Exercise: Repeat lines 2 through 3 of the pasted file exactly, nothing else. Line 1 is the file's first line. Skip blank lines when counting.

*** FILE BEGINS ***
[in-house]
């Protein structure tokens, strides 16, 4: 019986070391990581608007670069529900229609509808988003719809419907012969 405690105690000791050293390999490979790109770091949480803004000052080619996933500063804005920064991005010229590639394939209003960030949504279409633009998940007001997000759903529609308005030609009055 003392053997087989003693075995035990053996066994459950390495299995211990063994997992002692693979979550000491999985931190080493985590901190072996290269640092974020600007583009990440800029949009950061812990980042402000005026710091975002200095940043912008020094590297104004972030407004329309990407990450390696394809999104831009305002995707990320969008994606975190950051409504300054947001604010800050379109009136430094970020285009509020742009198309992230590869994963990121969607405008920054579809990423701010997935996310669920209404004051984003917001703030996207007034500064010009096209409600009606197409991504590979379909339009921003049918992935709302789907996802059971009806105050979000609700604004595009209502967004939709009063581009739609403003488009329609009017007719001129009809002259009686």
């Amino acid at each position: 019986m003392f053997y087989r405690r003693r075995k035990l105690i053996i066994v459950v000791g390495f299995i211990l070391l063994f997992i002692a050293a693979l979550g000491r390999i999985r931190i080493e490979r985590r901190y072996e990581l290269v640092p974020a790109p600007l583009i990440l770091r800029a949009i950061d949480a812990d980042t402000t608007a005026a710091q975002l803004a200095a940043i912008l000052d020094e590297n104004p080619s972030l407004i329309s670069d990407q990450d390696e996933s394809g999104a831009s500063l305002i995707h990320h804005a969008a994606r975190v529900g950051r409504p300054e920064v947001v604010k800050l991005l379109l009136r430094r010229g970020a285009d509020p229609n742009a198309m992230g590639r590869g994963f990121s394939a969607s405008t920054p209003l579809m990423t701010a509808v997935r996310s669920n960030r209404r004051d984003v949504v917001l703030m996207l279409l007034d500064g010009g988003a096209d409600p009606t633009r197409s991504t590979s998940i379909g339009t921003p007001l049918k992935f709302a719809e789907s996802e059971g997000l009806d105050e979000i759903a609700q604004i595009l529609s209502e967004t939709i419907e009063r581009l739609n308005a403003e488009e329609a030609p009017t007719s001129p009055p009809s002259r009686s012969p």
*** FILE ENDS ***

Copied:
């Protein structure tokens, strides 16, 4: 019986070391990581608007670069529900229609509808988003719809419907012969 405690105690000791050293390999490979790109770091949480803004000052080619996933500063804005920064991005010229590639394939209003960030949504279409633009998940007001997000759903529609308005030609009055 003392053997087989003693075995035990053996066994459950390495299995211990063994997992002692693979979550000491999985931190080493985590901190072996290269640092974020600007583009990440800029949009950061812990980042402000005026710091975002200095940043912008020094590297104004972030407004329309990407990450390696394809999104831009305002995707990320969008994606975190950051409504300054947001604010800050379109009136430094970020285009509020742009198309992230590869994963990121969607405008920054579809990423701010997935996310669920209404004051984003917001703030996207007034500064010009096209409600009606197409991504590979379909339009921003049918992935709302789907996802059971009806105050979000609700604004595009209502967004939709009063581009739609403003488009329609009017007719001129009809002259009686």
């Amino acid at each position: 019986m003392f053997y087989r405690r003693r075995k035990l105690i053996i066994v459950v000791g390495f299995i211990l070391l063994f997992i002692a050293a693979l979550g000491r390999i999985r931190i080493e490979r985590r901190y072996e990581l290269v640092p974020a790109p600007l583009i990440l770091r800029a949009i950061d949480a812990d980042t402000t608007a005026a710091q975002l803004a200095a940043i912008l000052d020094e590297n104004p080619s972030l407004i329309s670069d990407q990450d390696e996933s394809g999104a831009s500063l305002i995707h990320h804005a969008a994606r975190v529900g950051r409504p300054e920064v947001v604010k800050l991005l379109l009136r430094r010229g970020a285009d509020p229609n742009a198309m992230g590639r590869g994963f990121s394939a969607s405008t920054p209003l579809m990423t701010a509808v997935r996310s669920n960030r209404r004051d984003v949504v917001l703030m996207l279409l007034d500064g010009g988003a096209d409600p009606t633009r197409s991504t590979s998940i379909g339009t921003p007001l049918k992935f709302a719809e789907s996802e059971g997000l009806d105050e979000i759903a609700q604004i595009l529609s209502e967004t939709i419907e009063r581009l739609n308005a403003e488009e329609a030609p009017t007719s001129p009055p009809s002259r009686s012969p």